The fact that argumentative papers are actually the most difficult papers to write is very common. However, there are many things involved in writing such. On many occasions when you are putting up an argument, people are not buying what you are writing or saying just because it is the truth. Readers usually tend to look at the beauty of what you are putting into words and how sophisticated and stylish it is. This is why you have to do everything possible to garnish your argumentative paper with numerous stylistic devices. There are many of them, but we will treat only 7 of the most popular ones.
45+ Literary Devices and Terms That Everyone Should Know
45+ Literary Devices and Terms Every Writer Should Know
Figurative language , also called a figure of speech, is a word or phrase that departs from literal language to express comparison, add emphasis or clarity, or make the writing more interesting with the addition of color or freshness. Metaphors and similes are the two most commonly used figures of speech, but hyperbole, synecdoche, and personification are also figures of speech that are in a good writer's toolbox. Figurative language enhances your fiction if it's used competently and can be an economical way of getting an image or a point across. But if it's used incorrectly, figurative language can be confusing or downright silly -- a true mark of an amateur writer. Figurative language can also be described as rhetorical figures or metaphorical language ; whichever term you use, these are called literary devices. Figurative language can transform ordinary descriptions into evocative events, enhance the emotional significance of passages, and turn prose into a form of poetry. It can also help the reader to understand the underlying symbolism of a scene or more fully recognize a literary theme.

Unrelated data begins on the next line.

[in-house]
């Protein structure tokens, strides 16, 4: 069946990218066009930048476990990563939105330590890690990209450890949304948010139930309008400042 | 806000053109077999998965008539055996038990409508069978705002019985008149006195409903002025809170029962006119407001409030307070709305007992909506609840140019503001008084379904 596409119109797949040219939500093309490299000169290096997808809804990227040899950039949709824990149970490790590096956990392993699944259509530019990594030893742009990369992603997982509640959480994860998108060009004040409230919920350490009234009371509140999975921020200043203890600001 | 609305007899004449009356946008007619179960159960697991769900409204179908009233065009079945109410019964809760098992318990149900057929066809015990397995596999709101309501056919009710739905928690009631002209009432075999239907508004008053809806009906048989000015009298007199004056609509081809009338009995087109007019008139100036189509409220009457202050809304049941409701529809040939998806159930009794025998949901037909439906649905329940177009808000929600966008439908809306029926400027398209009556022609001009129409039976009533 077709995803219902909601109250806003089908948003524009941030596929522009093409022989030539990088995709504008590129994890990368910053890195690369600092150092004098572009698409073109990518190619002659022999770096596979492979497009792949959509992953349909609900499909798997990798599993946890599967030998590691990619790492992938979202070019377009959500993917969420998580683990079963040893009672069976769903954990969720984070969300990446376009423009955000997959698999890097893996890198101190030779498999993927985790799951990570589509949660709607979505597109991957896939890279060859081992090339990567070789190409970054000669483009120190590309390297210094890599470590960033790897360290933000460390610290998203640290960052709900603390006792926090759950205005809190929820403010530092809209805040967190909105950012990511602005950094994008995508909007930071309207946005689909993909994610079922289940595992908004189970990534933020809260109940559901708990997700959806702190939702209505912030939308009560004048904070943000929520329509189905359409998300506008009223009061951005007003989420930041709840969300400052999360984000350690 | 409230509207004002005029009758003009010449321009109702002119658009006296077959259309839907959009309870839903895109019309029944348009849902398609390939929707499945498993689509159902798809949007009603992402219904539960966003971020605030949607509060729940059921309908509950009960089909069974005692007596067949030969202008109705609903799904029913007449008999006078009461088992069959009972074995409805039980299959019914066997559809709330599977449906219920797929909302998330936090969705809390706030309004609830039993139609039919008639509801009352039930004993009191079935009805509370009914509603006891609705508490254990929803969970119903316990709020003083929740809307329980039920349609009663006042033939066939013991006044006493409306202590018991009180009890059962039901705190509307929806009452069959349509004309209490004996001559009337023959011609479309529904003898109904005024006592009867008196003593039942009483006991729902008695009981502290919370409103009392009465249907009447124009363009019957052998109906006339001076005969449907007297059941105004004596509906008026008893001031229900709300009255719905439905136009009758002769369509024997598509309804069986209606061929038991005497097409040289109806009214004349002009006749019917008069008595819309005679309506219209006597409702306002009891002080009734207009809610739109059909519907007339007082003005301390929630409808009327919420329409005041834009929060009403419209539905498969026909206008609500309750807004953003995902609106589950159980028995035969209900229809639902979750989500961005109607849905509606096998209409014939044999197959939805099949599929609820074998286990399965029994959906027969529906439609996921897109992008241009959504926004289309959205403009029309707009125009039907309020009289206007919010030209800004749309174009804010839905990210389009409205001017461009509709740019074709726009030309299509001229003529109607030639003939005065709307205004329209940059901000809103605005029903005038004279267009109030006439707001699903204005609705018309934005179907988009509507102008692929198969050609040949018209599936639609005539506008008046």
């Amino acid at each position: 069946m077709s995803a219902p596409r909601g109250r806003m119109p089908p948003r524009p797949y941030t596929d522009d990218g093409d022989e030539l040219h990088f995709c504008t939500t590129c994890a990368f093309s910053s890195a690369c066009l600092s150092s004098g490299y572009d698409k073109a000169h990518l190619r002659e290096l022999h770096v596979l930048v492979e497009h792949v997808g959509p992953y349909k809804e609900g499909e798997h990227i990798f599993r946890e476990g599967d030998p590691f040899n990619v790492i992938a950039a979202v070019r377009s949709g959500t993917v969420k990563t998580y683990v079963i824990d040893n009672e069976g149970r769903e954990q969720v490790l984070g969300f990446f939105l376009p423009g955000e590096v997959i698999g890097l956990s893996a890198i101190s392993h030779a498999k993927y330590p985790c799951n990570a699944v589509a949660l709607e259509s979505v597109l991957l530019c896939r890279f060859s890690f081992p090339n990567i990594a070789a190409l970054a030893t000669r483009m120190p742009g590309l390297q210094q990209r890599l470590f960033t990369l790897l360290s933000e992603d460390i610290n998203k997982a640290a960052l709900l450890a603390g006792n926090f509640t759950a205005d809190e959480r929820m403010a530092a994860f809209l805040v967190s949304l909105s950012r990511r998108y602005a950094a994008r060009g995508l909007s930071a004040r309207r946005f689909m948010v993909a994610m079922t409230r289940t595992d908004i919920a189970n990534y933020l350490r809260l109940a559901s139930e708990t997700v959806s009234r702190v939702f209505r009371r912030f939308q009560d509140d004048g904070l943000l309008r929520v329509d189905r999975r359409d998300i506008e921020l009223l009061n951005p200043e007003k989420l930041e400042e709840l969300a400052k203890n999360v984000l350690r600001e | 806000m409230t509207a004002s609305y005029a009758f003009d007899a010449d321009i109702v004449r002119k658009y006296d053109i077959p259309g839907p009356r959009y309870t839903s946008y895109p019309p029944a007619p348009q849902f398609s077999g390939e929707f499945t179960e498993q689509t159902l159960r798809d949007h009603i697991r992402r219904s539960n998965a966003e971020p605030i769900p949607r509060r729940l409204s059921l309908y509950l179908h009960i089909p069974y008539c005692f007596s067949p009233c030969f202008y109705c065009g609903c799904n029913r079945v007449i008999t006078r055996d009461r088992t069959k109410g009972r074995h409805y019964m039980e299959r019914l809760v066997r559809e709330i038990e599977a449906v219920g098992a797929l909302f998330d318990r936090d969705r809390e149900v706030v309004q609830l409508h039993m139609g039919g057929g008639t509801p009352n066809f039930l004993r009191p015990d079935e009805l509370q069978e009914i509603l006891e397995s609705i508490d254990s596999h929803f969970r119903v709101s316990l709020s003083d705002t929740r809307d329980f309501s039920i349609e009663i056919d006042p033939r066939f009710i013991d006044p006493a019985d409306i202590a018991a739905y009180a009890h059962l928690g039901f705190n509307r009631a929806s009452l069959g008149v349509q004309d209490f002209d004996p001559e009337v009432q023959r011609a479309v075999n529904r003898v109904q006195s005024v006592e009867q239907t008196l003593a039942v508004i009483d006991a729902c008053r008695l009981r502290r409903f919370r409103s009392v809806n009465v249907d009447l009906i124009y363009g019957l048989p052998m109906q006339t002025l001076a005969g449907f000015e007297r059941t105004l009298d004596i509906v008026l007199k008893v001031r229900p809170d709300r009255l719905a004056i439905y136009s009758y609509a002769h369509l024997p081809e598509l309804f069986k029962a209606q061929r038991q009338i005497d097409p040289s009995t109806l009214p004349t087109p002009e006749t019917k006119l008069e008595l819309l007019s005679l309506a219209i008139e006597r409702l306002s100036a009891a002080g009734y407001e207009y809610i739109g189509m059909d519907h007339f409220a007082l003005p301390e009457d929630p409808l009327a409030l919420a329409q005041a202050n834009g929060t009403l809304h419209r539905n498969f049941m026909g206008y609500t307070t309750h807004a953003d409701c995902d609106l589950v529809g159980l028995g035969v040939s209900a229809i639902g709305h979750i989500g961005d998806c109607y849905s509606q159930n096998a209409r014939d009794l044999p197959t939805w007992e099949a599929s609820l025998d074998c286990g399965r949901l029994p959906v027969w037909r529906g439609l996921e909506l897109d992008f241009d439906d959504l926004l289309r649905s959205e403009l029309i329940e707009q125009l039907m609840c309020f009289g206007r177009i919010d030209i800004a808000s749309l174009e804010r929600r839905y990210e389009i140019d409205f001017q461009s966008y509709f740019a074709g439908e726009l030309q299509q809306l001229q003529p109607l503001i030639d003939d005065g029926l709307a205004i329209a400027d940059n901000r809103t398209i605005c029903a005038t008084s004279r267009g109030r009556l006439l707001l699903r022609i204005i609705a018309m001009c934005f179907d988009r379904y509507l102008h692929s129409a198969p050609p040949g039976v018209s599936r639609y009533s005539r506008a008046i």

Telling a joke—or at least including humor—is great advice for writers, especially in light of recent research. We writers are urged to make our characters relatable. Humor helps with that.
Considering events and relationships as the substance of both diaries and letters thus helps us explore more specifically how both kinds of texts are built from a kind of writerly tension between the chosen form letter or diary and the way each individual writer is able to "bend" the form to serve his purposes. Using the form, then, the writer takes on a social identity and speaks with the particular authority or emotional intensity conferred by embracing the form as his own. Consider the way Abream Scriven, an African American man living in bondage in Georgia, began a letter to his wife in "Dinah Jones My Dear wife I take the pleasure of writing you these few [lines] with much regret to inform you that I have been sold I am here yet but I expect to go before long.